8/13/2017 ABOITIZ v.

COTABATO BUS COMPANY

DIVISION

[ GR No. L-35990, Jun 17, 1981 ]

ABOITIZ v. COTABATO BUS COMPANY

DECISION
192 Phil. 380

DE CASTRO, J.:
The instant petition stemmed from Civil Case No. 7329 of the Court of First Instance of
Davao (Branch I) in which a writ of preliminary attachment was issued ex-parte by the
Court on the strength of an affidavit of merit attached to the verified complaint filed by
petitioner herein, Aboitiz & Co., Inc., on November 2, 1971, as plaintiff in said case, for
the collection of money in the sum of P155,739.41, which defendant therein, the
respondent in the instant case, Cotabato Bus Co., owed the said petitioner.
By virtue of the writ of preliminary attachment, the provincial sheriff attached personal
properties of the defendant bus company consisting of some buses, machinery and
equipment. The ground for the issuance of the writ is, as alleged in the complaint and
the affidavit of merit executed by the Assistant Manager of petitioner, that the defen-
dant "has removed or disposed of its properties or assets, or is about to do so, with
intent to defraud its creditors."
Respondent company filed in the lower court an "Urgent Motion to Dissolve or Quash
Writ of Attachment" to which was attached an affidavit executed by its Assistant
Manager, Baldovino Lagbao, alleging among other things that "the Cotabato Bus
Company has not been selling or disposing of its properties, neither does it intend to do
so, much less to defraud its creditors; that also the Cotabato Bus Company, Inc. has
been acquiring and buying more assets". An opposition and a supplemental opposition
were filed to the urgent motion. The lower court denied the motion stating in its Order
that "the testimony of Baldovino Lagbao, witness for the defendant, corroborates the
facts in the plaintiff's affidavit instead of disproving or showing them to be untrue."
A motion for reconsideration was filed by the defendant bus company but the lower
court denied it. Hence, the defendant went to the Court of Appeals on a petition for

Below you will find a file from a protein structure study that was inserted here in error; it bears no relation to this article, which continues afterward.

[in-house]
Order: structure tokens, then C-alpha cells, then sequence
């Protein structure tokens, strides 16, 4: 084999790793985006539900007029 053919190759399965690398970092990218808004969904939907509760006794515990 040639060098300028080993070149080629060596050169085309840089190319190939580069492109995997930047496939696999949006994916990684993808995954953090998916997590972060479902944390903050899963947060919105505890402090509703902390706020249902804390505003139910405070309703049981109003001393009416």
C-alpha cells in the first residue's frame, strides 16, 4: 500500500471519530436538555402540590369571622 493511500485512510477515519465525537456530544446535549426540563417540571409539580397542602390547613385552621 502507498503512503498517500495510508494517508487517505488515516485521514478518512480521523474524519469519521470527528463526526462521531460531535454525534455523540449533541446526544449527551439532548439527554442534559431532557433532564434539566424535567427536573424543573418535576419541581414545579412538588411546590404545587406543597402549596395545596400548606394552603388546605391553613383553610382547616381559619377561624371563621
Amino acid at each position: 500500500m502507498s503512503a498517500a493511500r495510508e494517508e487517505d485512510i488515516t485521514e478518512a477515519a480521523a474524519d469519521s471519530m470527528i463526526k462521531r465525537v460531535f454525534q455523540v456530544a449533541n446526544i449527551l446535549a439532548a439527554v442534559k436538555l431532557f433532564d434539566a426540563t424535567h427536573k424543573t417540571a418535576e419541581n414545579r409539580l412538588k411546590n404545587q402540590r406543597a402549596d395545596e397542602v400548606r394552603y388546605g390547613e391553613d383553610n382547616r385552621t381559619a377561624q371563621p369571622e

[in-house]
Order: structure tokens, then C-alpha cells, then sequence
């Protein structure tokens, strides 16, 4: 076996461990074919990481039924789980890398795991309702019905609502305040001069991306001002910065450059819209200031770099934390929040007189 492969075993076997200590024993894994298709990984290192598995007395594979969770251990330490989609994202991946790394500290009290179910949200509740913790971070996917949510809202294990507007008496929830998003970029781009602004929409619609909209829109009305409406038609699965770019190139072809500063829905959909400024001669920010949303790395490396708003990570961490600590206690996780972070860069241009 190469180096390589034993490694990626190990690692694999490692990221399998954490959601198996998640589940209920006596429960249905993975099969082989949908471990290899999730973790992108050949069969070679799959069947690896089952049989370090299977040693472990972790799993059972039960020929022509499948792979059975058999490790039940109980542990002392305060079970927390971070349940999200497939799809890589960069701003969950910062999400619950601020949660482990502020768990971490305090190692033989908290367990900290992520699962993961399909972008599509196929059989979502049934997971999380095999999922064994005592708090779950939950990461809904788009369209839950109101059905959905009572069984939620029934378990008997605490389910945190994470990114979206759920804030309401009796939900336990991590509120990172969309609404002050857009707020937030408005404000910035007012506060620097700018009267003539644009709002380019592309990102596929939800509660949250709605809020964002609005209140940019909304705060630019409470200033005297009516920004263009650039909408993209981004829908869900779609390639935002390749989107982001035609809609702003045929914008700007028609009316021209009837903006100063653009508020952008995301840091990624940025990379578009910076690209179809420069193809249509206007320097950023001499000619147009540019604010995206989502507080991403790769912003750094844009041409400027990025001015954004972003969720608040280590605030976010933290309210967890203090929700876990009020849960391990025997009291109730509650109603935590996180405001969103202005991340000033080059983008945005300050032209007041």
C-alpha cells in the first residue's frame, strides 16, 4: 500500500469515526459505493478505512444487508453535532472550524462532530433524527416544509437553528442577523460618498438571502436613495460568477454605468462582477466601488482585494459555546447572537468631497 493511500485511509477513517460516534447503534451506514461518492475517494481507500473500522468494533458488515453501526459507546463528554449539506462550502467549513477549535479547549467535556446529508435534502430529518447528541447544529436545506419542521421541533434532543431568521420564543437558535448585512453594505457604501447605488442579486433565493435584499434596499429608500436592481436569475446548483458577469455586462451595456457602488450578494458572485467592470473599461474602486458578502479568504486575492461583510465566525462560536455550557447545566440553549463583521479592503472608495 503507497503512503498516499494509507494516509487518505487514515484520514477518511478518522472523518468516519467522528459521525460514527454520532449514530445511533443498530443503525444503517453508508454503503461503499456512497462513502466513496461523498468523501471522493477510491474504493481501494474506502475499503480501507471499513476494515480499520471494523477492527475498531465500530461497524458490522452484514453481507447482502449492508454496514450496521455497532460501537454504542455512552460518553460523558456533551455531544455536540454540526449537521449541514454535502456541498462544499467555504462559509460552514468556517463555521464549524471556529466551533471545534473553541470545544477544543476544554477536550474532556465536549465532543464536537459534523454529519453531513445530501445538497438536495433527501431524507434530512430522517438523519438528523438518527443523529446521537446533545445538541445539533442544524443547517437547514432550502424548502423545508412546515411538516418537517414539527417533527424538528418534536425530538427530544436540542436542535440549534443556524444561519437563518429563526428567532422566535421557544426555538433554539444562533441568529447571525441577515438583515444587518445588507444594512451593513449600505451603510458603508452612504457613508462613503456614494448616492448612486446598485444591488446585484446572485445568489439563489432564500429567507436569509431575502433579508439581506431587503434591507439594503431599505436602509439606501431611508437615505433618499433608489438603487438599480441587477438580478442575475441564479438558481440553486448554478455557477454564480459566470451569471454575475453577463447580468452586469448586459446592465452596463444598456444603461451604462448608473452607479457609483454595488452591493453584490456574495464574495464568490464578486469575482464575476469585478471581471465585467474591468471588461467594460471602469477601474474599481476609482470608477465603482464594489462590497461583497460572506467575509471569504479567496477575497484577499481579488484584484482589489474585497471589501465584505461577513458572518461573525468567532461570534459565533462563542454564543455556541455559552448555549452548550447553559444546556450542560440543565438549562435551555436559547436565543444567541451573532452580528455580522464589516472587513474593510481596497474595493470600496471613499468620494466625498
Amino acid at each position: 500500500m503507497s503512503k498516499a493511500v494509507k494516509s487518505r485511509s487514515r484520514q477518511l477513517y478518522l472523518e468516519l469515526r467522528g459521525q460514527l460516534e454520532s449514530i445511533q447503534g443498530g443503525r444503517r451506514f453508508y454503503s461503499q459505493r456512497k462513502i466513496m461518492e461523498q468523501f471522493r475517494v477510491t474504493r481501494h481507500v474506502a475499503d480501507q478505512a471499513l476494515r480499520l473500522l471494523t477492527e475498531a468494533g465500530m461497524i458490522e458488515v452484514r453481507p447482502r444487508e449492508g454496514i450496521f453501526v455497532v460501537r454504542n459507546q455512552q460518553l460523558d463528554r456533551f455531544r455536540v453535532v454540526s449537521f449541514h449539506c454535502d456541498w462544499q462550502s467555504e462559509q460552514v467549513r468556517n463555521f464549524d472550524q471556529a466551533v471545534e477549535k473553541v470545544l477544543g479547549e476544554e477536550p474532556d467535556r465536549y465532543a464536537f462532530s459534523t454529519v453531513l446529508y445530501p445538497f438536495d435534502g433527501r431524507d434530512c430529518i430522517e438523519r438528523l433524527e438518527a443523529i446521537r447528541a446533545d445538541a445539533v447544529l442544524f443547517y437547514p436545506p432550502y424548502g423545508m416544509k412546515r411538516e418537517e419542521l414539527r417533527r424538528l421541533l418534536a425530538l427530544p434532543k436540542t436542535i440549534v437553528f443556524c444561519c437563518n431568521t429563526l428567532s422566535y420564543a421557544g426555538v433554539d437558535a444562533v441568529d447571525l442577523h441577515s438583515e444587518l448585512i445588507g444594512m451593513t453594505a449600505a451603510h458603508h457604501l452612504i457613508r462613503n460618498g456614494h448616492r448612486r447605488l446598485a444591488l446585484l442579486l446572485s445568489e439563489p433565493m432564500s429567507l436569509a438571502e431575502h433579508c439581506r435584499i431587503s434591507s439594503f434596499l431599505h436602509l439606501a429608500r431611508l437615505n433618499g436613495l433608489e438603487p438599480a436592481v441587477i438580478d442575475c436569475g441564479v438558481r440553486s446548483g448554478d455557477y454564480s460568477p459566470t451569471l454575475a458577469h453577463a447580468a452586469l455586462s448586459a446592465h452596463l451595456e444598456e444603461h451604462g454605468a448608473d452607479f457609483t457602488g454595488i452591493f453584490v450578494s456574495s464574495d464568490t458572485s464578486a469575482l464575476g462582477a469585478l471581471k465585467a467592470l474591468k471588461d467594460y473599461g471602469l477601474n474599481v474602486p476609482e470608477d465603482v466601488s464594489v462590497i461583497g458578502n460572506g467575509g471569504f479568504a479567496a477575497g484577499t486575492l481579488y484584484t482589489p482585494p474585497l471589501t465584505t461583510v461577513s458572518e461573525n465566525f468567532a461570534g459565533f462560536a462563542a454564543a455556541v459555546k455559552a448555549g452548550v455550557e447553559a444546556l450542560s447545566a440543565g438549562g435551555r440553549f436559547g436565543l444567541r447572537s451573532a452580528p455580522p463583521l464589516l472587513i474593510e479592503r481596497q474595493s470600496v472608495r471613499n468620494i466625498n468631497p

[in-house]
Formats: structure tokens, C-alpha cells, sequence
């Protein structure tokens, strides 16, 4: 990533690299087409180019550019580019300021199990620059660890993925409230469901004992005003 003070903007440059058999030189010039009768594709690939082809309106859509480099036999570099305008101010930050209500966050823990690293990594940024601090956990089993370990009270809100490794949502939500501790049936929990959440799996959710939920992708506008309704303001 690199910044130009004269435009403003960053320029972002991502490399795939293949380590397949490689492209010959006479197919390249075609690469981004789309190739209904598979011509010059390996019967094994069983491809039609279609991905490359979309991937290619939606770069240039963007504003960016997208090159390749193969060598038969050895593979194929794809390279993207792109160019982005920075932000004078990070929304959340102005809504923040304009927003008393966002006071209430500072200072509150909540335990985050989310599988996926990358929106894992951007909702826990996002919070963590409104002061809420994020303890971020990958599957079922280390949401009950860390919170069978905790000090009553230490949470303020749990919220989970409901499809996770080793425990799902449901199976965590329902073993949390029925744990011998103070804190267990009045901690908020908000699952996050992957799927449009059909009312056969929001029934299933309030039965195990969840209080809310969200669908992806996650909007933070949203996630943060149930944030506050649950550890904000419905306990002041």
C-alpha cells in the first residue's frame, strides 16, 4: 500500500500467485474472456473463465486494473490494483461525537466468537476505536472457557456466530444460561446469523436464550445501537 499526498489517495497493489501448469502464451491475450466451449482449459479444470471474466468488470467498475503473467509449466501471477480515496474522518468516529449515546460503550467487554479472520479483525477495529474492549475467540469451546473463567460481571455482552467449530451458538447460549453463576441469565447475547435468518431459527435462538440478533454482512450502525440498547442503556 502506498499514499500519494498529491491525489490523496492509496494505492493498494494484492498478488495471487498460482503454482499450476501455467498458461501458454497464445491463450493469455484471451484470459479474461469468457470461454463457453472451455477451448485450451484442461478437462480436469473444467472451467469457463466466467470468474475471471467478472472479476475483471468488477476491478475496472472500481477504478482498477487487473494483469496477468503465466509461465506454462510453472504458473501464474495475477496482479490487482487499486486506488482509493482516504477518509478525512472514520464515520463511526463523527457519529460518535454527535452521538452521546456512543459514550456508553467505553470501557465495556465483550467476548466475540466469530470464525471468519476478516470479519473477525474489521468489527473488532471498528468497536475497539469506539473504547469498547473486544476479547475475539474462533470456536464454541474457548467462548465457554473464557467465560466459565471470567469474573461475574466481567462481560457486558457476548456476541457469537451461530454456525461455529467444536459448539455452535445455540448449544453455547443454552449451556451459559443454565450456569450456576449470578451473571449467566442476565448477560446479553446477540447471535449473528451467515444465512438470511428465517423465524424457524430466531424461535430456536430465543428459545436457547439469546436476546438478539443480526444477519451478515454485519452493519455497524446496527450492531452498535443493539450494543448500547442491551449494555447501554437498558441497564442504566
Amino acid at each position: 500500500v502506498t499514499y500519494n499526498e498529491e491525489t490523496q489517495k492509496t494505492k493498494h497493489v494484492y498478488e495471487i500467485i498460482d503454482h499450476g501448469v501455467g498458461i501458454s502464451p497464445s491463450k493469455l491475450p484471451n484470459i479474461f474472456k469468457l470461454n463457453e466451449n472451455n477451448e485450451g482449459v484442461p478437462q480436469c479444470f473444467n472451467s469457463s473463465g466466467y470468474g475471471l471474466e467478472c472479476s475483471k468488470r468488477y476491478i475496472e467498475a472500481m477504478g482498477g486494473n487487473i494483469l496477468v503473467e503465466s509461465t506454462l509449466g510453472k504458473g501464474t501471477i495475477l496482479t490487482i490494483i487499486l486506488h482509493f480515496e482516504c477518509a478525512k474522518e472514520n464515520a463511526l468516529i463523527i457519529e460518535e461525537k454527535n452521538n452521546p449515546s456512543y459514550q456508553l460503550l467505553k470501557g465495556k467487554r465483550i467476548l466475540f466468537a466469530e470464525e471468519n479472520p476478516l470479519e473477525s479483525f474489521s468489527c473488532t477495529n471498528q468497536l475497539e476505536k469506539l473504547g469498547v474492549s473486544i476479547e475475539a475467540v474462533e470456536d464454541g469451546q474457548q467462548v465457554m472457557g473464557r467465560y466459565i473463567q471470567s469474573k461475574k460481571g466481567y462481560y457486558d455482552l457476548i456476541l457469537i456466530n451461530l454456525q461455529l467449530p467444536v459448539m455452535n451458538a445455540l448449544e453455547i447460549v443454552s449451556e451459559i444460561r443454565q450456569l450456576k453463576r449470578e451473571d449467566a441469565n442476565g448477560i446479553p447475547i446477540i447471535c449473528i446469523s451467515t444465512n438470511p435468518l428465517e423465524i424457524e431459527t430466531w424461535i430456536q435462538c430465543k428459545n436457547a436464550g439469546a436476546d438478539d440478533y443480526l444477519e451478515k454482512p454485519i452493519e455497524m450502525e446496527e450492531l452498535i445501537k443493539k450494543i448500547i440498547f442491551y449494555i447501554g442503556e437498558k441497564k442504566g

certiorari alleging grave abuse of discretion on the part of herein respondent Judge,
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Hon. Vicente R. Cusi, Jr. On giving due course to the petition, the Court of Appeals
issued a restraining order restraining the trial court from enforcing further the writ of
attachment and from proceeding with the hearing of Civil Case No. 7329. In its
decision promulgated on October 3, 1971, the Court of Appeals declared "null and void
the order/writ of attachment dated November 3, 1971 and the orders of December 2,
1971, as well as that of December 11, 1971, ordered the release of the attached
properties, and made the restraining order originally issued permanent.
The present recourse is an appeal by certiorari from the decision of the Court of
Appeals reversing the assailed orders of the Court of First Instance of Davao, (Branch
I), petitioner assigning against the lower court the following errors:
"ERROR I

"THE COURT OF APPEALS ERRED IN HASTILY AND PERFUNCTORILY
RENDERING, ON OCTOBER 3, 1971, A DECISION WITHOUT CONSIDERING
MOST OF THE EVIDENCE SUCH THAT -

"1) EVEN AN IMPORTANT FACT, ESTABLISHED BY DOCUMENTARY
EVIDENCE AND NOT DENIED BY RESPONDENT, IS MENTIONED ONLY AS A
"CLAIM" OF PETITIONER COMPANY;

"2) THE DECISION CONTAINS NO DISCUSSION AND APPRECIATION OF
THE FACTS AS PROVED, ASSEMBLED AND PRESENTED BY PETITIONER
COMPANY SHOWING - IN THEIR TOTALITY - THAT RESPONDENT HAS
REMOVED, DIVERTED OR DISPOSED OF ITS BANK DEPOSITS, INCOME
AND OTHER LIQUID ASSETS WITH INTENT TO DEFRAUD ITS CREDITORS,
ESPECIALLY ITS UNSECURED SUPPLIERS;

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"3) THE DECISION IGNORES THE SIGNIFICANCE OF THE REFUSAL OF
RESPONDENT TO PERMIT, UNDER REP. ACT NO. 1405, THE
METROPOLITAN BANK & TRUST CO. TO BRING, IN COMPLIANCE WITH A
SUBPOENA DUCES TECUM, TO THE TRIAL COURT ALL THE RECORDS OF
RESPONDENT'S DEPOSITS AND WITHDRAWALS UNDER ITS CURRENT AND
SAVINGS ACCOUNTS (NOW NIL) FOR EXAMINATION BY PETITIONER
COMPANY FOR THE PURPOSE OF SHOWING DIRECTLY THE REMOVAL,
DIVERSION OR DISPOSAL OF RESPONDENT'S DEPOSITS AND INCOME
WITH INTENT TO DEFRAUD ITS CREDITORS.

"ERROR II

"THE COURT OF APPEALS ERRED IN NOT APPRECIATING THE FACTS THAT
RESPONDENT'S BANK DEPOSITS ARE NIL AS PROOF WHICH - TOGETHER
WITH RESPONDENT'S ADMISSION OF AN INCOME OF FROM P10,000.00 to
P14,000.00 A DAY AND THE EVIDENCE THAT IT CANNOT PRODUCE
P634.00 WITHOUT USING A PERSONAL CHECK OF ITS PRESIDENT AND
MAJORITY STOCKHOLDER, AND OTHER EVIDENCE - SHOWS THE
REMOVAL OR CHANNELING OF ITS INCOME TO THE LATTER.

ERROR III

"THE COURT OF APPEALS ERRED IN NOT APPRECIATING THE RESCUE
AND REMOVAL BY RESPONDENT OF FIVE ATTACHED BUSES, DURING THE
PENDENCY OF ITS MOTION TO DISSOLVE THE ATTACHMENT IN THE
TRIAL COURT, AS A FURTHER ACT OF REMOVAL OF PROPERTIES BY
RESPONDENT WITH INTENT TO DEFRAUD PETITIONER COMPANY, FOR
WHOSE BENEFIT SAID BUSES HAD BEEN ATTACHED."

The questions raised are mainly, if not solely, factual, revolving on whether respondent
bus company has in fact removed its properties, or is about to do so, in fraud of its